Unfortunately, people are often unaware they have a disorder and don't get proper treatment. According to the Centers for Disease Control and Prevention (CDC), 70 million Americans have a sleep disorder.
"People should never think that poor sleep is acceptable or a 'part of life,'" says Arrington. "Seeking help early can prevent some serious consequences later on in life—such as hypertension, heart disease, obesity, strokes, divorce, job loss, [and] accidents."
People who have late-night jobs or work long hours—such as nurses, doctors, policeman, fireman, and first responders—are more prone to falling asleep at the wheel. According to the GHSA report, about 15 percent of the workforce are shift workers.
"People don’t know how dangerous a lack of sleep is, so they’re building up sleep debts that can’t be repaid," Adkins says. "If you’re already not getting much quality sleep and you’re working long hours, by the time you get behind the wheel and start to relax a little bit, your body is going to recognize how tired it is. Nobody is truly tireless, and it’s a huge problem when we only realize that once in the car."
People on certain medications
If you're taking medication, check the side effects. It could make you sleepy.
Commercial vehicle drivers
This includes those who drive buses, tractor trailers, and tow trucks. In fact, about 10 to 20 percent of bus or truck crashes likely involve tired drivers.
What's Being Done to Prevent Drowsy Driving?
Only two states have laws in place against those who drive drowsy and injure or kill someone—New Jersey and Arkansas. In New Jersey, the law applies to those who drive after not sleeping for more than 24 hours. Arkansas has a similar 24-hour law. Arkansas’ law also applies to those who are "in the state of being asleep."
In both states, the driver has to admit to being up for over 24 hours. Unsurprisingly, this is something few people will do. According to Adkins, it's also difficult to enforce these laws because it's hard to rule out all other possible causes for the crash. Thus, there has been limited success.
Still, the GHSA and other organizations are taking steps to increase awareness. And although no other states have official laws against drowsy driving, many states are working to spread the word about the issue.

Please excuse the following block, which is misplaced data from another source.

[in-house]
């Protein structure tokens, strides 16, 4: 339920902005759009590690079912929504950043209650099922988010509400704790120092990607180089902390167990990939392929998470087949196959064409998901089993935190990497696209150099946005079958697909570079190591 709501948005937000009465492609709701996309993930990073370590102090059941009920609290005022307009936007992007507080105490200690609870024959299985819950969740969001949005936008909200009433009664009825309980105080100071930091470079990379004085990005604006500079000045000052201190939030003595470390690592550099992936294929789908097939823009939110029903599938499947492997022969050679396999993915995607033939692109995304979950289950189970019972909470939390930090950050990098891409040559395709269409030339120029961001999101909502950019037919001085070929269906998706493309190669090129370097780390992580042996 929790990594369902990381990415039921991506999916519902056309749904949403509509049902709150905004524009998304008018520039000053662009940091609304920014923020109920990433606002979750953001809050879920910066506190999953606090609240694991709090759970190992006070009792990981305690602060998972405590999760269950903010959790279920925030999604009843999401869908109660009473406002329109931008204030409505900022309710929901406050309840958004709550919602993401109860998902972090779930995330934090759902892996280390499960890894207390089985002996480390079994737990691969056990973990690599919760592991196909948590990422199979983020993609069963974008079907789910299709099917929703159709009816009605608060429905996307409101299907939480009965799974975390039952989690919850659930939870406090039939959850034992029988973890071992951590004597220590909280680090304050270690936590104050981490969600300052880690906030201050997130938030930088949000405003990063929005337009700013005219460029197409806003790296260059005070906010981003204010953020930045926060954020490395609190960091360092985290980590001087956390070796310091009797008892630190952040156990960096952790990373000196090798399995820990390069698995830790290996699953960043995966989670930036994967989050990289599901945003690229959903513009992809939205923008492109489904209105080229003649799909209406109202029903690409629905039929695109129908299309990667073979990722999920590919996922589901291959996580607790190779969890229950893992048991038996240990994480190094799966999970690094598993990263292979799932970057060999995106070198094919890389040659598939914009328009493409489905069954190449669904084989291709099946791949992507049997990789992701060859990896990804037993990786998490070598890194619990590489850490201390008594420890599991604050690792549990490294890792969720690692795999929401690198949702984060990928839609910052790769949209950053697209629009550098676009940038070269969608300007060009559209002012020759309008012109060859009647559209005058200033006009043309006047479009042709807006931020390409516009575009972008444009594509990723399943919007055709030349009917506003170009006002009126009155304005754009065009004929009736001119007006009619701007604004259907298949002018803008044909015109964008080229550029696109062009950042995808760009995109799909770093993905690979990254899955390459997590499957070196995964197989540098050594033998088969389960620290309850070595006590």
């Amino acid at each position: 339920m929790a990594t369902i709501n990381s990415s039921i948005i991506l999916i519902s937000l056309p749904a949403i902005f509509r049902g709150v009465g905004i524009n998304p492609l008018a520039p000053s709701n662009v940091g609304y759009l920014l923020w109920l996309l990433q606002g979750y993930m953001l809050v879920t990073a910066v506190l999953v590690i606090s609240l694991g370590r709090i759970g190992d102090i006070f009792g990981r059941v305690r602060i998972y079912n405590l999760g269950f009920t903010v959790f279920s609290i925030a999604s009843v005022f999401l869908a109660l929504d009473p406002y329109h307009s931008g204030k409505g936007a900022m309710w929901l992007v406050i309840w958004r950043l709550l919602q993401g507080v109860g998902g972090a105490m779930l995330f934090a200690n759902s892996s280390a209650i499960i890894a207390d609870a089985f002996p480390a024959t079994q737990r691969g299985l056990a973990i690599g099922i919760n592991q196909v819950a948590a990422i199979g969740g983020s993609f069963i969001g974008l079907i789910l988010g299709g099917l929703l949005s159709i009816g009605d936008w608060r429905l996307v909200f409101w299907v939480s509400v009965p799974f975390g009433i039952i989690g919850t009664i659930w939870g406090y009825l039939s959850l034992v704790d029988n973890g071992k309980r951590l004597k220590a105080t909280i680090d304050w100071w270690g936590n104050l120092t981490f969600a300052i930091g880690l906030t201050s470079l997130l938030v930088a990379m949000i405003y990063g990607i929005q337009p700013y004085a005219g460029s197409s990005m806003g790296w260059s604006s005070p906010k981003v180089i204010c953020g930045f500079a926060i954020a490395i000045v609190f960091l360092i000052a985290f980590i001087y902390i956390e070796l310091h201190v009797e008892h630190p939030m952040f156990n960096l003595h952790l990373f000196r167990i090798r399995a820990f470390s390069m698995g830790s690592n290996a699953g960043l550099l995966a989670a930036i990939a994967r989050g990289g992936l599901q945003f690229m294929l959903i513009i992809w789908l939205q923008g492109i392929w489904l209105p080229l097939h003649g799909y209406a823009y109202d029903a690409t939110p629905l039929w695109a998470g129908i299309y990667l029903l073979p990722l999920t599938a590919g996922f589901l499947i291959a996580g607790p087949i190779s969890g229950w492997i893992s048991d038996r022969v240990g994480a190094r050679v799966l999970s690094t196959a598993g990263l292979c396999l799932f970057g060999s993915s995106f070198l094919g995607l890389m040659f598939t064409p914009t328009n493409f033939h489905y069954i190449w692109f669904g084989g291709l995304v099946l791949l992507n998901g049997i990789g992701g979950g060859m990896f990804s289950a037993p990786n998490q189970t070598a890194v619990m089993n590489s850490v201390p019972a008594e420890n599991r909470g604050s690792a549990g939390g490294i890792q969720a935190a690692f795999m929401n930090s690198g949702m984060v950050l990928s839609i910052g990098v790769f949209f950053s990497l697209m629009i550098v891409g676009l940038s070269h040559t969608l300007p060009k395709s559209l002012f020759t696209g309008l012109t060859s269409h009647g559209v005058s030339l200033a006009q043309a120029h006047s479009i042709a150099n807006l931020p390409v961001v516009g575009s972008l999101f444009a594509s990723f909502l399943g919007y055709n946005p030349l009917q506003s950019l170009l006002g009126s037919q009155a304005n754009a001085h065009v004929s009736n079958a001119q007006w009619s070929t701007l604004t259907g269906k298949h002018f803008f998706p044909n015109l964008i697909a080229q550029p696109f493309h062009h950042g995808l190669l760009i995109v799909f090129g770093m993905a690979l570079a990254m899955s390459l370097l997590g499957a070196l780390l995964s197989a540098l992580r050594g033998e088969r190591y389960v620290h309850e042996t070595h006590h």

"Though drowsy driving bears impairment consequences similar to drinking and driving, it creates a unique problem in that it is much more difficult to measure a driver’s drowsiness than it is his or her BAC," Adkins says. "While GHSA currently has no official stance on the enactment of state legislation on drowsy driving, our focus remains on changing the driver behaviors that lead to drowsy driving…in order to prevent drowsy driving, we also have to change the culture and discourse around sleep in America."
For instance, highway signs remind drivers in Utah that drowsy driving causes crashes. These signs urge them to pull over if necessary. It may seem trivial, but these warnings have been cited for reducing crashes by as much as 63 percent.
In Iowa, the country's first statewide driving summit was held by the Governor's Traffic Safety Bureau, law enforcement, elected officials, researchers, and others. This summit gave attendees the chance to go over research on drowsy driving and come up with ways to get the message out about it.
GHSA also reports that New York is educating teens by working to develop a standardized driver's education curriculum that includes drowsy driving. In addition, officials there are suggesting a later start time for school.
"It’s important for states to understand the issue and educate the public about the risks of drowsy driving," says Adkins. "Acknowledging drowsy driving as a problem and comprehending the heavy cost it has on our society…is the first step in finding solutions."
Arrington, agreeing about the importance of spreading the message, says, "DOT and special groups have been trying to lobby for change, but it is really up to the legislators to take action. Public awareness is key."
Another of GHSA’s suggestions is to add rumble strips to roads. They also suggest replacing guardrails with median cable barriers to reduce head-on collisions and adding more signs alerting motorists about rest area locations.
Distracted Driving Vs. Drowsy Driving: Which is Worse?
Interestingly, there has been some speculation that one proposed law in New Jersey might increase drowsy driving rather than lower it.